Guzzetta argues that Weyuker’s allegedly defamatory statements were unlawful and thus not protected by the anti-SLAPP statute on multiple grounds.He contends that the allegedly libelous statements were made in a newspaper article that constituted a campaign “ ’contribution’ ” (Cal. Code Regs., tit. 2, 18215) or “ ’advertisement’ ” (Gov. Code, 84501) triggering certain disclosure requirements that Weyuker failed to follow. Guzzetta also contends that because the article included a copy of the City seal it violated the Elections Code, which makes it unlawful to use a reproduction of the “seal of the county or the seal of a local government agency in any campaign literature or mass mailing” with “intent to deceive the voters.” (Elec. Code, 18304, subd. (a).)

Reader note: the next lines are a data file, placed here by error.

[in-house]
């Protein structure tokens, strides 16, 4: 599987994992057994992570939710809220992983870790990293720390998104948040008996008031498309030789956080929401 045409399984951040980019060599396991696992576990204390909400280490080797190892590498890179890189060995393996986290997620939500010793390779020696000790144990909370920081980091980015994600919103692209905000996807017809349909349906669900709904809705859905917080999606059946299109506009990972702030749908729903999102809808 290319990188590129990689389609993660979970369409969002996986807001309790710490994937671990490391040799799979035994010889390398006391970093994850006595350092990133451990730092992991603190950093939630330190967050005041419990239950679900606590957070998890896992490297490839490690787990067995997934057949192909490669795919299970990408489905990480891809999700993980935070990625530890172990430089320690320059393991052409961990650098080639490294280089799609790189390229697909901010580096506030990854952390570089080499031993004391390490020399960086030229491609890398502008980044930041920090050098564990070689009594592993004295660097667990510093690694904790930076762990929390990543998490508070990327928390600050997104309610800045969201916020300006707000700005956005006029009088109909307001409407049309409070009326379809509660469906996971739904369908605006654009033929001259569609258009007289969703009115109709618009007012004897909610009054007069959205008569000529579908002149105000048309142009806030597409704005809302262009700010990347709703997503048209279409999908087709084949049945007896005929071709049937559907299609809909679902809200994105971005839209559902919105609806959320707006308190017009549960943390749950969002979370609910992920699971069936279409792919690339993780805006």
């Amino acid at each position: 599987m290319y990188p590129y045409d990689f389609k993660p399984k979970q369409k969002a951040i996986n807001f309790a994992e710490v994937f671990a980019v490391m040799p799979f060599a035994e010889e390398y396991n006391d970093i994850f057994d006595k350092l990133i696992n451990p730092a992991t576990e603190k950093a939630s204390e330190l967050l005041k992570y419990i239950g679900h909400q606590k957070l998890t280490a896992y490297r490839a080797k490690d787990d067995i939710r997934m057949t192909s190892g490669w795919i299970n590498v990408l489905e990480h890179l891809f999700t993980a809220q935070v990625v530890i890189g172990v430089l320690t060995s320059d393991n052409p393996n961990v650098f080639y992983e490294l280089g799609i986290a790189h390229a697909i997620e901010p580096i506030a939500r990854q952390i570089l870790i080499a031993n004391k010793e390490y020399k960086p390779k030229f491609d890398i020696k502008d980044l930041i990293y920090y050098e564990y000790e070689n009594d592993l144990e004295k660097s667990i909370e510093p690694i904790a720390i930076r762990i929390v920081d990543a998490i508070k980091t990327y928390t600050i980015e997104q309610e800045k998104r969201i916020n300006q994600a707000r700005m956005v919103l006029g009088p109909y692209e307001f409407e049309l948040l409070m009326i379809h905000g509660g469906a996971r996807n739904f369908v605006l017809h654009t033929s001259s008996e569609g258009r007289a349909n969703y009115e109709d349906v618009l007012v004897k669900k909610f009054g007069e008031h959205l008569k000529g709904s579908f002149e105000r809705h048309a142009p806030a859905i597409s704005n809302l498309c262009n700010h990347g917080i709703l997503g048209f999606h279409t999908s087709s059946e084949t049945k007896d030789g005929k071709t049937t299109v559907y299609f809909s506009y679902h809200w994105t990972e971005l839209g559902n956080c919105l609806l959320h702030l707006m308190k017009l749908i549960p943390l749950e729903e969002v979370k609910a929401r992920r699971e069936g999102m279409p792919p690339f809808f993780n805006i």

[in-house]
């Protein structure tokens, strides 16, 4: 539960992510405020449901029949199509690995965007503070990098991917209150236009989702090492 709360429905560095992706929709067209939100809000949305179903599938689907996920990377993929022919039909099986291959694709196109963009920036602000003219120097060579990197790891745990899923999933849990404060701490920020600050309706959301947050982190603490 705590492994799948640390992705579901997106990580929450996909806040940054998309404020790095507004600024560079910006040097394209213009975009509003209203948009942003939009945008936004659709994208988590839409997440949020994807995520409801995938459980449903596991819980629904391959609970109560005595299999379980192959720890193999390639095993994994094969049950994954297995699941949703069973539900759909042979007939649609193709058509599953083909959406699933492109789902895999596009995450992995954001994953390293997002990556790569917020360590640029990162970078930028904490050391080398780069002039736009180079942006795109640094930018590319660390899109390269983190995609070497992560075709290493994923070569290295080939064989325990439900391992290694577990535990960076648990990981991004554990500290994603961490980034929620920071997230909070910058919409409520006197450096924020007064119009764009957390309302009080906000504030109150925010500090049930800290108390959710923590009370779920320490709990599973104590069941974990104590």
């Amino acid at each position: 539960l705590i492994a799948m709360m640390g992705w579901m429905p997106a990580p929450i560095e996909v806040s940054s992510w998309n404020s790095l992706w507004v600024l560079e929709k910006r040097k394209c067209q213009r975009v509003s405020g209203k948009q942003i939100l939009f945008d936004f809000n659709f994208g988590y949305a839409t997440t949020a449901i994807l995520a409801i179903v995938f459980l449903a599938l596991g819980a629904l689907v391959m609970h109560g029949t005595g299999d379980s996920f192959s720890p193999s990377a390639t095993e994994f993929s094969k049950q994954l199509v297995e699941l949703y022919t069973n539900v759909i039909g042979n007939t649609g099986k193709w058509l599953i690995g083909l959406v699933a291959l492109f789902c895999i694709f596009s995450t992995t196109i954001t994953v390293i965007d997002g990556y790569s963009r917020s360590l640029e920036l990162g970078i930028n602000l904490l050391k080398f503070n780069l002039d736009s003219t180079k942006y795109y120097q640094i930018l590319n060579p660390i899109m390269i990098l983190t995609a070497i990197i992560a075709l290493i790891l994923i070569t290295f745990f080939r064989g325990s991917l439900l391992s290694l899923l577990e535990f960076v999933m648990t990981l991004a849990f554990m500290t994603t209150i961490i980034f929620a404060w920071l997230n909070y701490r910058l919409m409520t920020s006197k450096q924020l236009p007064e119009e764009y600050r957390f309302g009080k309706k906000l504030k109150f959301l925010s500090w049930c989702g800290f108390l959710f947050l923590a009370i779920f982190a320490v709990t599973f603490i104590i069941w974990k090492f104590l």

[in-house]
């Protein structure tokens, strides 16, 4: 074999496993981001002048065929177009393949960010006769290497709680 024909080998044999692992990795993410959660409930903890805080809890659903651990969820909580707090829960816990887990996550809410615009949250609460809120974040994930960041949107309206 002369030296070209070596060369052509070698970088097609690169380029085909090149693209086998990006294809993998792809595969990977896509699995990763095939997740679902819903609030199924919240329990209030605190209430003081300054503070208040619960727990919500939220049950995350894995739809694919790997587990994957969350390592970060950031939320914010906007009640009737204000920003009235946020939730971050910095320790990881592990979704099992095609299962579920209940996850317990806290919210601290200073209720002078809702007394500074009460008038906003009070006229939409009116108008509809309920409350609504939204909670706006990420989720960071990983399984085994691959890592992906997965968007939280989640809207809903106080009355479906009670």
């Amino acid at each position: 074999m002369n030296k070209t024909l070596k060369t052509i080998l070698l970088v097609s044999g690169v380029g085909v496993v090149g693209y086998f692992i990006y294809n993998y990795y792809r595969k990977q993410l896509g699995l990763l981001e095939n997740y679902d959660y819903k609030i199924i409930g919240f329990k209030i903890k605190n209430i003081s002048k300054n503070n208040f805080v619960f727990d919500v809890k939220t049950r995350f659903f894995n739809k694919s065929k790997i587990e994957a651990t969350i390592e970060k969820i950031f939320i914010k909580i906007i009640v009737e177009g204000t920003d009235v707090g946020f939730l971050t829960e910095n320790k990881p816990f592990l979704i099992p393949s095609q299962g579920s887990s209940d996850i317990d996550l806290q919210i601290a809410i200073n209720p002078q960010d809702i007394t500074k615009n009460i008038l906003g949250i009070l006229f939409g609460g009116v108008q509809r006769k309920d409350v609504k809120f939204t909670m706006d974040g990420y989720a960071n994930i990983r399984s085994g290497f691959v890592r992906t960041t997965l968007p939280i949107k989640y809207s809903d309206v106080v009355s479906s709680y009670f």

Rather than concede illegality of his actions, Weyuker vigorously disputes Guzzetta’s contentions. Weyuker argues that since the Valley Breeze was open to all candidates (as demonstrated by a declaration Weyuker submits from its publisher), its availability to Weyuker did not constitute a “contribution.” (See Gov. Code, 82015, subd. (c) [defining contribution to include the "granting of discounts or rebates by . . . newspapers not extended on an equal basis to all candidates for the same office"].) Weyuker contends as well that Guzzetta fails to demonstrate how the article constitutes an “advertisement” and that the contention is refuted by the article itself which is “an opinion piece.” (Gov. Code, 84501, subd. (a) [" 'Advertisement' means any general or public advertisement which is authorized and paid for by a person or committee for the purpose of supporting or opposing a candidate for elective office"].) With respect to the use of the City seal, Weyuker responds that the article itself which begins: “By now, most of you are probably tired of the mudslinging tactics of my opponent in the Desert Hot Springs Mayoral campaign” is unambiguously framed as a statement of the mayor’s personal views with respect to the upcoming mayoral election and not, as Guzzetta contends, “the City’s official position,” and consequently did not evidence any “intent to deceive the voters.” (Elec. Code, 18304, subd. (a).)